Zach Rogue: My Page (From Rickey Henderson to Rogue Wave)

July 14, 2010

Following last night’s Major League Baseball All-Star game, this seemed the appropriate moment to post Zach Rogue’s My Page piece from the June issue of Relix.

I’ve said it before and I will say it again: indie rock exists because of sports rejection. “Liar,” you say. “I’ve seen the cool tight pants and the mussed hair.” Sadly, it’s all a reflection of poor reaction time and disobedient limbs.

I grew up in the East Bay area of Northern California, the land of suburbs and adolescent sports programs. We had season tickets to the Oakland A’s, and since I was born the same year the A’s won their third World Series in a row, I viewed this as a sign. I soon developed an obsession with Rickey Henderson. I started to play a lot of baseball, dreaming of one day playing center field alongside Rickey (sorry, Dwayne Murphy, you would have to be bumped). All was going well in elementary school and I would listen to The Beatles on my Walkman on my way to practice and daydream about the sweet possibilities of what could be.

But when I hit middle school, I began to detect that I was not exactly among the athletic elite of my peers. For some reason, the other kids were generally faster and stronger – and they rarely tended to flinch the way I would at a caterwauling ground ball or a hanging curveball. And then it happened: I met Rickey Henderson.

The A’s decided one year they would allow season ticket-holders to meet the team and get player’s autographs. Telling an adolescent boy he is about to meet his favorite baseball team is a sight to behold. I couldn’t sleep the night before. I had my clothes all laid out (just in case in my excitement, I forgot to put on pants). I had my official American League ball that the whole team would sign, and most special, I had my official Oakland A’s batting helmet for Rickey to sign on the brim. The nerves! The excitement!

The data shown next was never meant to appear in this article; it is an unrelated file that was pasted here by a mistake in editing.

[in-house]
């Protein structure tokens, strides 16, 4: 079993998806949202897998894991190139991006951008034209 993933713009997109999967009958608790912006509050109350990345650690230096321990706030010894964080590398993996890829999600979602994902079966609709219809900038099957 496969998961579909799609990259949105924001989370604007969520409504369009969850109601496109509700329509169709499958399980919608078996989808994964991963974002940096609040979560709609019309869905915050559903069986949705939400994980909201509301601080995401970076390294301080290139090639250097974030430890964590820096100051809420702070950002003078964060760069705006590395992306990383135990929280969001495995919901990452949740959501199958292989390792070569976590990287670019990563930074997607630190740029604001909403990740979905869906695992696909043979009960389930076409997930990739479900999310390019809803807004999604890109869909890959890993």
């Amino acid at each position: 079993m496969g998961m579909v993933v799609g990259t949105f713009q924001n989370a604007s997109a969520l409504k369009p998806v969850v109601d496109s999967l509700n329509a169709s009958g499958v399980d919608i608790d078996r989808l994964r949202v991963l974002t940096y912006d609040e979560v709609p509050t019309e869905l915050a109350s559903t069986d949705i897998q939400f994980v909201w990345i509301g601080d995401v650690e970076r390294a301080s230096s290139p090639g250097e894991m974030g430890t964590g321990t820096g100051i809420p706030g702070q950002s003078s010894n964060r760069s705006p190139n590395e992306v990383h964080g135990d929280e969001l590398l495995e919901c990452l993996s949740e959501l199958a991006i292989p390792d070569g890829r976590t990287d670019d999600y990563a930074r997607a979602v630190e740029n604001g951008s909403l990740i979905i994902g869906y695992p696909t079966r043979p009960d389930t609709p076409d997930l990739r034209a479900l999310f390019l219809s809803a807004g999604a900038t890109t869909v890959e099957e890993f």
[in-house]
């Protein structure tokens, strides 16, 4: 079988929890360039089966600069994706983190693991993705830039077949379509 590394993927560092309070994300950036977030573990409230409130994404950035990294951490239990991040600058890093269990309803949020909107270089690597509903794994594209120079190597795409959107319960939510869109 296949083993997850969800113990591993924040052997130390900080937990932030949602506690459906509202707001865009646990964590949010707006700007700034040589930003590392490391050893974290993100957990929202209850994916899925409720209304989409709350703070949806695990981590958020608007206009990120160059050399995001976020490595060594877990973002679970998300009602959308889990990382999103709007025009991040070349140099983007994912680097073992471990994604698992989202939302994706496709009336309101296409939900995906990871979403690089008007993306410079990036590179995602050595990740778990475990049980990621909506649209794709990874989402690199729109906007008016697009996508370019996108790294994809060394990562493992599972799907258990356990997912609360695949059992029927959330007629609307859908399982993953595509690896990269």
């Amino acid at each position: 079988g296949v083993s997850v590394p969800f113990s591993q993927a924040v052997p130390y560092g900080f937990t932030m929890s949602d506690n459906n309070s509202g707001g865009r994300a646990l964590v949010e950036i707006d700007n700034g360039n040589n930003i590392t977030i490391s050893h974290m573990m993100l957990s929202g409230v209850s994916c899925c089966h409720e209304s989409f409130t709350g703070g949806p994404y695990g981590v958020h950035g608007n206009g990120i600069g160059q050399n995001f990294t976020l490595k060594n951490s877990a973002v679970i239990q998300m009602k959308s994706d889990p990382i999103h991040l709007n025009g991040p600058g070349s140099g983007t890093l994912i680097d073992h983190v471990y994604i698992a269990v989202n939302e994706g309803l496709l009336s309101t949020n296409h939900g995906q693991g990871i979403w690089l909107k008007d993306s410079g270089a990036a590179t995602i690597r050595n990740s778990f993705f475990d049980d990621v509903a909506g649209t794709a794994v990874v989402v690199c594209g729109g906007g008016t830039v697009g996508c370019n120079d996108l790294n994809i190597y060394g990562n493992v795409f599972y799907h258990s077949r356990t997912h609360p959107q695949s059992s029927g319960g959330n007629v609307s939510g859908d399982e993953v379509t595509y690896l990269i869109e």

We arrived at the stadium the next morning. My stepfather and I walked into the stadium and saw the entire A’s team seated at a table, signing autographs and shaking hands. I found my place in line and started meeting the players, getting the baseball covered with autographs. And then it was Rickey’s turn. I slowly handed him the ball and the pristine unsigned plastic helmet. Upon seeing these, he put down his pen, looked at me with utter disgust and said, “Do I really have to sign both of these?”


High school only became more excruciating. I would migrate from sport to sport: soccer, baseball, volleyball, water polo. It didn’t really matter what sport I tried, I was pretty pathetic and saw a total of about five minutes of actual playing time (that was soccer – the goalkeeper became injured with a few minutes left in the fourth quarter). But I really wanted to play and dark clouds of despair would rain down on me after each day of sitting on the bench, humiliated.

At this time, I started to sink deeper into music. My early exposure to The Beatles led me to R.E.M., The Cure, The Smiths and Depeche Mode. I started to realize there were some other weirdo outsiders out there who never had much luck with hitting a curve ball or probably even cared what one was. My Dad bought me a used Fender Mustang at a secondhand shop and I slowly learned to play. The angrier I became at school about being a suck-ass athlete, the more I looked forward to playing my guitar at home. This escape into weirdo rock (it has had many names: college rock, alternative, indie, etc.) was my reaction to a young adult life of incompetence and insecurity. If I picked up my guitar and played along to “Fall on Me” with my nerd heroes, I was untouchable. I lost all feelings of ineptitude. If I wrote my own music and someday started my own band, then the past didn’t really matter that much anymore.

I’m still a massive A’s fan, by the way. Some things never leave you. Just don’t expect me to give Rickey Henderson a spot on the guest list at any upcoming Rogue Wave shows.

Zach Rogue is the lead singer for Rogue Wave. The band recently released its fourth album, Permalight, on Brushfire Records.